Thomas Piketty is calling out Germany. The French economist who rose to prominence with the publication of his 2013 treatise on income inequality, Capital in the Twenty-First Century, gave a candid interview to German newspaper Die Zeit, in which he described Germany’s hard line on Greece’s debt as hypocritical and a “huge joke.”
In a 61-to-39 public vote Sunday, Greeks rejected a bailout proposal from European Union leaders that would have kept the country afloat but increased austerity measures, which have already taken a severe toll on the economy since they were imposed in 2010.
The critically indebted country is currently in a standoff with the other 18 eurozone nations, among which Germany is the most prosperous and populous, and has been in a position of de facto leadership in Brussels’ debt negotiations with Athens. At stake is Greece’s continued membership in the European Union, which German chancellor Angela Merkel has said she wants to preserve, but “not at any price.”
That Germany is in a position to dictate terms at all, Piketty claims, is owed largely to the rest of Europe forgiving that country’s own debts after World War II.
“When I hear the Germans say that they maintain a very moral stance about debt and strongly believe that debts must be repaid, then I think: what a huge joke!” Piketty said in the interview, first published in German and translated into English by Medium’s Gavin Schalliol (who took down the post due to copyright concerns). “Germany is the country that has never repaid its debts. It has no standing to lecture other nations.”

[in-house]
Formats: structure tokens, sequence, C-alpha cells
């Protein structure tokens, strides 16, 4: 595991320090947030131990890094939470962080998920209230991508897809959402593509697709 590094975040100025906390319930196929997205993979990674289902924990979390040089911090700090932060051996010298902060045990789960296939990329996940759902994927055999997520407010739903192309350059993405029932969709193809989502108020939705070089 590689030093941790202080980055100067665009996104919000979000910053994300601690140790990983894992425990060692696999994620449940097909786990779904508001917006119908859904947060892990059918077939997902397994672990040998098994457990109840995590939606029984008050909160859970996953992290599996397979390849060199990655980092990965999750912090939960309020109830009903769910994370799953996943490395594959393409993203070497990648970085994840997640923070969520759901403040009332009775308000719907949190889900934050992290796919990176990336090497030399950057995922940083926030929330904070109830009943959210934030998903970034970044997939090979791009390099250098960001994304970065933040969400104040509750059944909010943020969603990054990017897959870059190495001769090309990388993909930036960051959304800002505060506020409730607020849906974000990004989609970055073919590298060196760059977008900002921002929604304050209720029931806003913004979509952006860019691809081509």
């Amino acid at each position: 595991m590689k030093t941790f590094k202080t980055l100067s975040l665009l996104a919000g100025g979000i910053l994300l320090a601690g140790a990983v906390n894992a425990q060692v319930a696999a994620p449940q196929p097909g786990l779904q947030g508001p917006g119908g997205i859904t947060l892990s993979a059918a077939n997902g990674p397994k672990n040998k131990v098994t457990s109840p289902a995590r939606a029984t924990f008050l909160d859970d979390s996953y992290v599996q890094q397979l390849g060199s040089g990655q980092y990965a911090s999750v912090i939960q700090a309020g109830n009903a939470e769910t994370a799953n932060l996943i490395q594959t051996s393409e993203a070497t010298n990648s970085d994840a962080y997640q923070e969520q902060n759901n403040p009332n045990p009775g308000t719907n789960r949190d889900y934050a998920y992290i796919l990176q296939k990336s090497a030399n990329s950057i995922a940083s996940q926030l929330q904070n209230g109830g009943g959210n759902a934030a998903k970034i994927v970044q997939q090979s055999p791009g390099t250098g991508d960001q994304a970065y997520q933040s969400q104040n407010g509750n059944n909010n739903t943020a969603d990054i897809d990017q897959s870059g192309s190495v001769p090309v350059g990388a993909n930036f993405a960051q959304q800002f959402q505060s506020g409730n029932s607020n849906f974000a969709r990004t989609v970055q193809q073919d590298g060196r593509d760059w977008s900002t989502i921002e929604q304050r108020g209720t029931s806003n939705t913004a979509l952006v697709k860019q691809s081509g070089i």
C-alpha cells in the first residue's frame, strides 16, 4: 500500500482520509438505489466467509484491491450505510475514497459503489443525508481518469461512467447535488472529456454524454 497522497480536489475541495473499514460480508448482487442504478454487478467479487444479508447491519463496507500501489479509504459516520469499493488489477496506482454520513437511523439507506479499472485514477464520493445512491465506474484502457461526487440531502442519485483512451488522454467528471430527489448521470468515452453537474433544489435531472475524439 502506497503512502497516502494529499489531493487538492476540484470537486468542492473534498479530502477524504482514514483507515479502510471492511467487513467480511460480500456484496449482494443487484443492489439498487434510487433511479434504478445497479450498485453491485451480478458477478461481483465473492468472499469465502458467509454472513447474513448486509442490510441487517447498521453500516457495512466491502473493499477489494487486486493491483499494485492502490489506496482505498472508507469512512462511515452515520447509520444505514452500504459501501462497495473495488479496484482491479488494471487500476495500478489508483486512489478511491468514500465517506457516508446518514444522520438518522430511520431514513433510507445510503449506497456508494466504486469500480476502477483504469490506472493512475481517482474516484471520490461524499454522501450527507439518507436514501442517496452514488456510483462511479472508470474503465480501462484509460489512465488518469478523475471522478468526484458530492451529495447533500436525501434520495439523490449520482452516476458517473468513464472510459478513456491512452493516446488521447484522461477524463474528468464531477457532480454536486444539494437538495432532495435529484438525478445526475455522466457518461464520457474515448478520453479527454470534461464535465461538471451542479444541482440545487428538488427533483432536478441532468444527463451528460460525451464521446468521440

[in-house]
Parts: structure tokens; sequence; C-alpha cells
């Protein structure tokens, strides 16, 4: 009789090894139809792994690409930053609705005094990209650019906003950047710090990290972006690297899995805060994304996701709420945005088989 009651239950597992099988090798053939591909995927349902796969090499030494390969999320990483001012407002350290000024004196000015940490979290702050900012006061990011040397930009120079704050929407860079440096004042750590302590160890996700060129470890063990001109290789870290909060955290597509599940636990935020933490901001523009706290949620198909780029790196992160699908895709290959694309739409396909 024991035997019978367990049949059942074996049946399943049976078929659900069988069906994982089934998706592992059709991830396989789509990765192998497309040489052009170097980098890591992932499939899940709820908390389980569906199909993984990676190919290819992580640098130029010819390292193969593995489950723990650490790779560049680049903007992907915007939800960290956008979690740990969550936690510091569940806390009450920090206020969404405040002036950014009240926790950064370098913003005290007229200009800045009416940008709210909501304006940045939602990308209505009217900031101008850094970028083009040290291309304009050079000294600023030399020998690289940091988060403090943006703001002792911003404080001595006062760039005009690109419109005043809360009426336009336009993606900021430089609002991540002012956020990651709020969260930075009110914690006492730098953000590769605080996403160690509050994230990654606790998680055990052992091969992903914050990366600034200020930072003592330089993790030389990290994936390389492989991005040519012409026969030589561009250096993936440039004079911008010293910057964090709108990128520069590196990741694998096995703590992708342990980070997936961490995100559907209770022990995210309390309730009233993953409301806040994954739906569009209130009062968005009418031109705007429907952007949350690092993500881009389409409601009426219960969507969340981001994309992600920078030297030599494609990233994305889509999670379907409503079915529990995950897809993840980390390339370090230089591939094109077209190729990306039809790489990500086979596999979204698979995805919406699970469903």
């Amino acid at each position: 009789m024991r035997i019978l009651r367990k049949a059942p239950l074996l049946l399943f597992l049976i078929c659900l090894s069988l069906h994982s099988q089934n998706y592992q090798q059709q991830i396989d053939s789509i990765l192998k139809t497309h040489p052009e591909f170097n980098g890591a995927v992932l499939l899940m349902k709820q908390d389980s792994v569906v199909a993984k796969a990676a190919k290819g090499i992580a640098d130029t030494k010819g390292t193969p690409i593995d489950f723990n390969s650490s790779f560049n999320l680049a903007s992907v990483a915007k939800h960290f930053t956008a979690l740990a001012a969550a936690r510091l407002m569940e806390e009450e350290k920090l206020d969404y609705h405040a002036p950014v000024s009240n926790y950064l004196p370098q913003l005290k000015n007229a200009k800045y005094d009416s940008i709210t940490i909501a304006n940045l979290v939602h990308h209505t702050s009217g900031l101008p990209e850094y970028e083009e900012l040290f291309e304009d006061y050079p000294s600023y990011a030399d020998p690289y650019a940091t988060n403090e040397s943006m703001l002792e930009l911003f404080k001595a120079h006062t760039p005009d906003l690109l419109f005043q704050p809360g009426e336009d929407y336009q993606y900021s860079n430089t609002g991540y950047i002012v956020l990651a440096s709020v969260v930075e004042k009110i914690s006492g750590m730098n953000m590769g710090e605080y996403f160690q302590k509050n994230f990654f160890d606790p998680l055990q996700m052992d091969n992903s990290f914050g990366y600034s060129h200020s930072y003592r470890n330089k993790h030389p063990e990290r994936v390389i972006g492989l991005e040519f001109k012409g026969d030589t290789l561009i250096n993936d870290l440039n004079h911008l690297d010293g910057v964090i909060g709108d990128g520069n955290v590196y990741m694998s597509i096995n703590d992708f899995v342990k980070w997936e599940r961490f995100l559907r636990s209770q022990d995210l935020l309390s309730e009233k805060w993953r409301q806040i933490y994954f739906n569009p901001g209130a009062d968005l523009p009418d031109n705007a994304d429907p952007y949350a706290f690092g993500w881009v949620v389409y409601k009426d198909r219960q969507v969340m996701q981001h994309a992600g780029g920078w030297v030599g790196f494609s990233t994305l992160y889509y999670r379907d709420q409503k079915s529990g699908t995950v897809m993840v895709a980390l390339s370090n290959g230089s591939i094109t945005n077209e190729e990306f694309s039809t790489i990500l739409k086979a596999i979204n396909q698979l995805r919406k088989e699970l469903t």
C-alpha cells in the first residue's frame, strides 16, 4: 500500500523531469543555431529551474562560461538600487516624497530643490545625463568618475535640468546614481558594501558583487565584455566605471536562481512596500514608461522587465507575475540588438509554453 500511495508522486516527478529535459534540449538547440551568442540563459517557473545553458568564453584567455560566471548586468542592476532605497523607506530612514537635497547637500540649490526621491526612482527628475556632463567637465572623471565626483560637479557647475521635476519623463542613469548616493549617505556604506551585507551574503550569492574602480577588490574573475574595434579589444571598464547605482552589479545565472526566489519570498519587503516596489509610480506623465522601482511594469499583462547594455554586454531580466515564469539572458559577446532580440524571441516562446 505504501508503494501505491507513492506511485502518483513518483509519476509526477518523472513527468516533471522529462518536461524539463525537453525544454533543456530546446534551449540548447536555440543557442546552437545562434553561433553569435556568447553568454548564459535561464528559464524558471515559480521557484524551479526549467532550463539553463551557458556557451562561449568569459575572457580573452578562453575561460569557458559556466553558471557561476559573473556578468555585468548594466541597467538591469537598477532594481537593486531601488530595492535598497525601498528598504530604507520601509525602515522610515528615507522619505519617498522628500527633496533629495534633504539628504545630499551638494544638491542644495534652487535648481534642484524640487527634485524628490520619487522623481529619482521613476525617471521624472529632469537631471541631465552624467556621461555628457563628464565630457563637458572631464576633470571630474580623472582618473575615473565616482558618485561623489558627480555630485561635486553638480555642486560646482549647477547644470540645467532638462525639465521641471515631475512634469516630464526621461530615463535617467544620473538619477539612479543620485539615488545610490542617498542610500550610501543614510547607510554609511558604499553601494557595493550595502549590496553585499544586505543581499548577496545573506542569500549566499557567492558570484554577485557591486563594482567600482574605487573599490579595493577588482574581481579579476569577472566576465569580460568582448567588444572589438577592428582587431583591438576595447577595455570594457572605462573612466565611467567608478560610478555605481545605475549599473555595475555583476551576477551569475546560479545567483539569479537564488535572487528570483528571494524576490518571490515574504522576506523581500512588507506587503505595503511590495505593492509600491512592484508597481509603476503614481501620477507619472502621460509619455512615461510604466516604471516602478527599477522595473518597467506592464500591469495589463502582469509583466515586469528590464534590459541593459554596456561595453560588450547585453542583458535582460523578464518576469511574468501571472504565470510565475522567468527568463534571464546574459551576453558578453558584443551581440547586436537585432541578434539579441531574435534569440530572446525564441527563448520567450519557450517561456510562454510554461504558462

Piketty further accused Germany of “profiting from Greece as it extends loans at comparatively high interest rates.” Among eurozone nations, Germany is Greece’s largest creditor. According to the AP and Open Europe, the eurozone holds 60 percent of Greece’s total debt, the International Monetary Fund holds 10 percent, and the European Central Bank 6 percent
[A]fter the war ended in 1945, Germany’s debt amounted to over 200 percent of its GDP. Ten years later, little of that remained: Public debt was less than 20 percent of GDP. Around the same time, France managed a similarly artful turnaround. We never would have managed this unbelievably fast reduction in debt through the fiscal discipline that we today recommend to Greece.
“Those who want to chase Greece out of the eurozone today,” he warned, “will end up on the trash heap of history.”
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